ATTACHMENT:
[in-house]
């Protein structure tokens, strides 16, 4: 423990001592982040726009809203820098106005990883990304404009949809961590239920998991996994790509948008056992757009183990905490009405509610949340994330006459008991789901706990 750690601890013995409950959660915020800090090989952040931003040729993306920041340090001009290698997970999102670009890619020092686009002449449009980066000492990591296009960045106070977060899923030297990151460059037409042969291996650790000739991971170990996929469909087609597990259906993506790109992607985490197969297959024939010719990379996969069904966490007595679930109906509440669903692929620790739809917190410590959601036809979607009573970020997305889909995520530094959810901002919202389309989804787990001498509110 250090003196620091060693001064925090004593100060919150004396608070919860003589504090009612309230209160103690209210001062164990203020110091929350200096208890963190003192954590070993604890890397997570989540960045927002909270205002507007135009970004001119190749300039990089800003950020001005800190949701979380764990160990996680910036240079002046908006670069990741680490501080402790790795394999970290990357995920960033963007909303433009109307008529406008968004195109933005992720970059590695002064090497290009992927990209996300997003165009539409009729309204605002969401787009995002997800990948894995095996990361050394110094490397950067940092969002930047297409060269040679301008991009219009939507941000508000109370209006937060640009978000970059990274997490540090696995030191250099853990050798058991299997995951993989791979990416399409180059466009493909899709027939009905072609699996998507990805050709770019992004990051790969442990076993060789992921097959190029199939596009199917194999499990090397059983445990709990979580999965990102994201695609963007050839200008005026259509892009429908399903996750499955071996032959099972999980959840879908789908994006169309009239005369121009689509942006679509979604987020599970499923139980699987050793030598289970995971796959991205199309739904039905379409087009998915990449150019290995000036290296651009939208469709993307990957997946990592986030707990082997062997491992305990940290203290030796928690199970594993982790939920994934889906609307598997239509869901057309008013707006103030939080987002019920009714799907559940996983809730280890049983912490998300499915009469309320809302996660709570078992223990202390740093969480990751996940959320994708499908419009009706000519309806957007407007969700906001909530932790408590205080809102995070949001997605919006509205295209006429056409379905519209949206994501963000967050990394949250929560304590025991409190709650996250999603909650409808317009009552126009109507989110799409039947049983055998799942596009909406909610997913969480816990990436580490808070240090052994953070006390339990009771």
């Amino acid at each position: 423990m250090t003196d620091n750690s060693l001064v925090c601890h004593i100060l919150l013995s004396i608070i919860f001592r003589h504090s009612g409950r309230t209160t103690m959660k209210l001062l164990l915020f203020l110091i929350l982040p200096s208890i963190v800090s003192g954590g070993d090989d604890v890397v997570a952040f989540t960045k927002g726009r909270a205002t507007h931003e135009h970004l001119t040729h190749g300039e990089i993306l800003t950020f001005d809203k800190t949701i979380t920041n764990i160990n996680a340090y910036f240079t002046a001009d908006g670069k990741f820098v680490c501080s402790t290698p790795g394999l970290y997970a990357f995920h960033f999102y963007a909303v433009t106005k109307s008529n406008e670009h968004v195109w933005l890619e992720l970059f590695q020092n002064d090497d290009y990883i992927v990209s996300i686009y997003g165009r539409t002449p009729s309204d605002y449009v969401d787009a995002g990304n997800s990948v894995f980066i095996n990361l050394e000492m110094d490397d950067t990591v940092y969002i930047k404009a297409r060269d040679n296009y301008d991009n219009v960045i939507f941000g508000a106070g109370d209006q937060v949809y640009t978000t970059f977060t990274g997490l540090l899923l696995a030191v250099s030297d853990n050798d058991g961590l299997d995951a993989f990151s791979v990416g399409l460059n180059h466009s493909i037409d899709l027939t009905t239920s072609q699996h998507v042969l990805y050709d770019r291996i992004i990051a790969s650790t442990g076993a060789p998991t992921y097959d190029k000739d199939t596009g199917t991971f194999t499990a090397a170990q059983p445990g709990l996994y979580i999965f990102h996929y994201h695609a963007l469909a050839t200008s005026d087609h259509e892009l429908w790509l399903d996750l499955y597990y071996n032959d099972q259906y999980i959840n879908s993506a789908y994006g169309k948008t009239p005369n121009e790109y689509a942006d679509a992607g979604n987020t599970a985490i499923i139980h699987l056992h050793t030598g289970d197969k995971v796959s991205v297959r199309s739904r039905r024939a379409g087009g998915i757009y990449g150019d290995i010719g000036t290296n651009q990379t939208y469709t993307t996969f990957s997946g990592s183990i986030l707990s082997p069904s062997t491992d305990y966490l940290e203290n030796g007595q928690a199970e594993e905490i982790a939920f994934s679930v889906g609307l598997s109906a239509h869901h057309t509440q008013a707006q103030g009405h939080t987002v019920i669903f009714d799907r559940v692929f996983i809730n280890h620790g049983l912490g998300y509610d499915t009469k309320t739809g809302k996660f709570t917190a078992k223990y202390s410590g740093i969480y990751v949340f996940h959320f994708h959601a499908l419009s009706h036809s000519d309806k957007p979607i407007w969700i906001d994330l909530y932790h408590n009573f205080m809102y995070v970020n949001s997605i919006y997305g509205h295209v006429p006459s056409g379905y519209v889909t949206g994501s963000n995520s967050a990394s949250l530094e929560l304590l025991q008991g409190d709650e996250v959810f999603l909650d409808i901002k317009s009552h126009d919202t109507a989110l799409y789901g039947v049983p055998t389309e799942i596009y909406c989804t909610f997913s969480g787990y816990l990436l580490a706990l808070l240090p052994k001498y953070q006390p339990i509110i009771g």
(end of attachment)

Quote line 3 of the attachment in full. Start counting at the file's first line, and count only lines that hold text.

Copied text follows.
């Amino acid at each position: 423990m250090t003196d620091n750690s060693l001064v925090c601890h004593i100060l919150l013995s004396i608070i919860f001592r003589h504090s009612g409950r309230t209160t103690m959660k209210l001062l164990l915020f203020l110091i929350l982040p200096s208890i963190v800090s003192g954590g070993d090989d604890v890397v997570a952040f989540t960045k927002g726009r909270a205002t507007h931003e135009h970004l001119t040729h190749g300039e990089i993306l800003t950020f001005d809203k800190t949701i979380t920041n764990i160990n996680a340090y910036f240079t002046a001009d908006g670069k990741f820098v680490c501080s402790t290698p790795g394999l970290y997970a990357f995920h960033f999102y963007a909303v433009t106005k109307s008529n406008e670009h968004v195109w933005l890619e992720l970059f590695q020092n002064d090497d290009y990883i992927v990209s996300i686009y997003g165009r539409t002449p009729s309204d605002y449009v969401d787009a995002g990304n997800s990948v894995f980066i095996n990361l050394e000492m110094d490397d950067t990591v940092y969002i930047k404009a297409r060269d040679n296009y301008d991009n219009v960045i939507f941000g508000a106070g109370d209006q937060v949809y640009t978000t970059f977060t990274g997490l540090l899923l696995a030191v250099s030297d853990n050798d058991g961590l299997d995951a993989f990151s791979v990416g399409l460059n180059h466009s493909i037409d899709l027939t009905t239920s072609q699996h998507v042969l990805y050709d770019r291996i992004i990051a790969s650790t442990g076993a060789p998991t992921y097959d190029k000739d199939t596009g199917t991971f194999t499990a090397a170990q059983p445990g709990l996994y979580i999965f990102h996929y994201h695609a963007l469909a050839t200008s005026d087609h259509e892009l429908w790509l399903d996750l499955y597990y071996n032959d099972q259906y999980i959840n879908s993506a789908y994006g169309k948008t009239p005369n121009e790109y689509a942006d679509a992607g979604n987020t599970a985490i499923i139980h699987l056992h050793t030598g289970d197969k995971v796959s991205v297959r199309s739904r039905r024939a379409g087009g998915i757009y990449g150019d290995i010719g000036t290296n651009q990379t939208y469709t993307t996969f990957s997946g990592s183990i986030l707990s082997p069904s062997t491992d305990y966490l940290e203290n030796g007595q928690a199970e594993e905490i982790a939920f994934s679930v889906g609307l598997s109906a239509h869901h057309t509440q008013a707006q103030g009405h939080t987002v019920i669903f009714d799907r559940v692929f996983i809730n280890h620790g049983l912490g998300y509610d499915t009469k309320t739809g809302k996660f709570t917190a078992k223990y202390s410590g740093i969480y990751v949340f996940h959320f994708h959601a499908l419009s009706h036809s000519d309806k957007p979607i407007w969700i906001d994330l909530y932790h408590n009573f205080m809102y995070v970020n949001s997605i919006y997305g509205h295209v006429p006459s056409g379905y519209v889909t949206g994501s963000n995520s967050a990394s949250l530094e929560l304590l025991q008991g409190d709650e996250v959810f999603l909650d409808i901002k317009s009552h126009d919202t109507a989110l799409y789901g039947v049983p055998t389309e799942i596009y909406c989804t909610f997913s969480g787990y816990l990436l580490a706990l808070l240090p052994k001498y953070q006390p339990i509110i009771g």